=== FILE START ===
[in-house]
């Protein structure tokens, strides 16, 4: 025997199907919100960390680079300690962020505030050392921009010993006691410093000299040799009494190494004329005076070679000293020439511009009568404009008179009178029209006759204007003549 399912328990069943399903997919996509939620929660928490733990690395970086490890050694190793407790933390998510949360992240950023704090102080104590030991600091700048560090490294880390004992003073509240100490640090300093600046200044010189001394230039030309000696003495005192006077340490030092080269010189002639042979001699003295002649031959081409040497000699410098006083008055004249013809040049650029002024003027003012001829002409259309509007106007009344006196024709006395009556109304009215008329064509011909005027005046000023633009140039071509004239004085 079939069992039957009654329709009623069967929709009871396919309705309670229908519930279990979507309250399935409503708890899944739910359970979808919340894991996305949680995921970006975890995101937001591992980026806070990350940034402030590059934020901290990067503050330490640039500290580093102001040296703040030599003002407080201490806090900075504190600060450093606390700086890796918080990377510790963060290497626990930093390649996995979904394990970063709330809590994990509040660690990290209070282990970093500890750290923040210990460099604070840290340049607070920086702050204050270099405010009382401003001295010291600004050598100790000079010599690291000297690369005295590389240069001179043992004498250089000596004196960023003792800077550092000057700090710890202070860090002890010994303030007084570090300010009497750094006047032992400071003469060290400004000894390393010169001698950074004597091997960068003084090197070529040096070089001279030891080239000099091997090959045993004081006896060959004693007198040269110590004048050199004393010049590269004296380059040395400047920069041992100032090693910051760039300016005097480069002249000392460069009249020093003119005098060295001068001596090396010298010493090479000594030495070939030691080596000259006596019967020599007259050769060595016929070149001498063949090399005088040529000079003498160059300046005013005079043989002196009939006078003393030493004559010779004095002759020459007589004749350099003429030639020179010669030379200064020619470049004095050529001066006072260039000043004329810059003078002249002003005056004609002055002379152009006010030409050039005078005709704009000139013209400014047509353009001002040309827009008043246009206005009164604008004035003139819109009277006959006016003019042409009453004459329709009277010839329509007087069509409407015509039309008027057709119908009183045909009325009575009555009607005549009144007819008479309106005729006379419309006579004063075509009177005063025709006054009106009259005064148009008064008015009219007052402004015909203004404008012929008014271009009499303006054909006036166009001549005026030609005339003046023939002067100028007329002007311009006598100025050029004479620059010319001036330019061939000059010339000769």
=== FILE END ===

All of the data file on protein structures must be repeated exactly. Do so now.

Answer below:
[in-house]
């Protein structure tokens, strides 16, 4: 025997199907919100960390680079300690962020505030050392921009010993006691410093000299040799009494190494004329005076070679000293020439511009009568404009008179009178029209006759204007003549 399912328990069943399903997919996509939620929660928490733990690395970086490890050694190793407790933390998510949360992240950023704090102080104590030991600091700048560090490294880390004992003073509240100490640090300093600046200044010189001394230039030309000696003495005192006077340490030092080269010189002639042979001699003295002649031959081409040497000699410098006083008055004249013809040049650029002024003027003012001829002409259309509007106007009344006196024709006395009556109304009215008329064509011909005027005046000023633009140039071509004239004085 079939069992039957009654329709009623069967929709009871396919309705309670229908519930279990979507309250399935409503708890899944739910359970979808919340894991996305949680995921970006975890995101937001591992980026806070990350940034402030590059934020901290990067503050330490640039500290580093102001040296703040030599003002407080201490806090900075504190600060450093606390700086890796918080990377510790963060290497626990930093390649996995979904394990970063709330809590994990509040660690990290209070282990970093500890750290923040210990460099604070840290340049607070920086702050204050270099405010009382401003001295010291600004050598100790000079010599690291000297690369005295590389240069001179043992004498250089000596004196960023003792800077550092000057700090710890202070860090002890010994303030007084570090300010009497750094006047032992400071003469060290400004000894390393010169001698950074004597091997960068003084090197070529040096070089001279030891080239000099091997090959045993004081006896060959004693007198040269110590004048050199004393010049590269004296380059040395400047920069041992100032090693910051760039300016005097480069002249000392460069009249020093003119005098060295001068001596090396010298010493090479000594030495070939030691080596000259006596019967020599007259050769060595016929070149001498063949090399005088040529000079003498160059300046005013005079043989002196009939006078003393030493004559010779004095002759020459007589004749350099003429030639020179010669030379200064020619470049004095050529001066006072260039000043004329810059003078002249002003005056004609002055002379152009006010030409050039005078005709704009000139013209400014047509353009001002040309827009008043246009206005009164604008004035003139819109009277006959006016003019042409009453004459329709009277010839329509007087069509409407015509039309008027057709119908009183045909009325009575009555009607005549009144007819008479309106005729006379419309006579004063075509009177005063025709006054009106009259005064148009008064008015009219007052402004015909203004404008012929008014271009009499303006054909006036166009001549005026030609005339003046023939002067100028007329002007311009006598100025050029004479620059010319001036330019061939000059010339000769």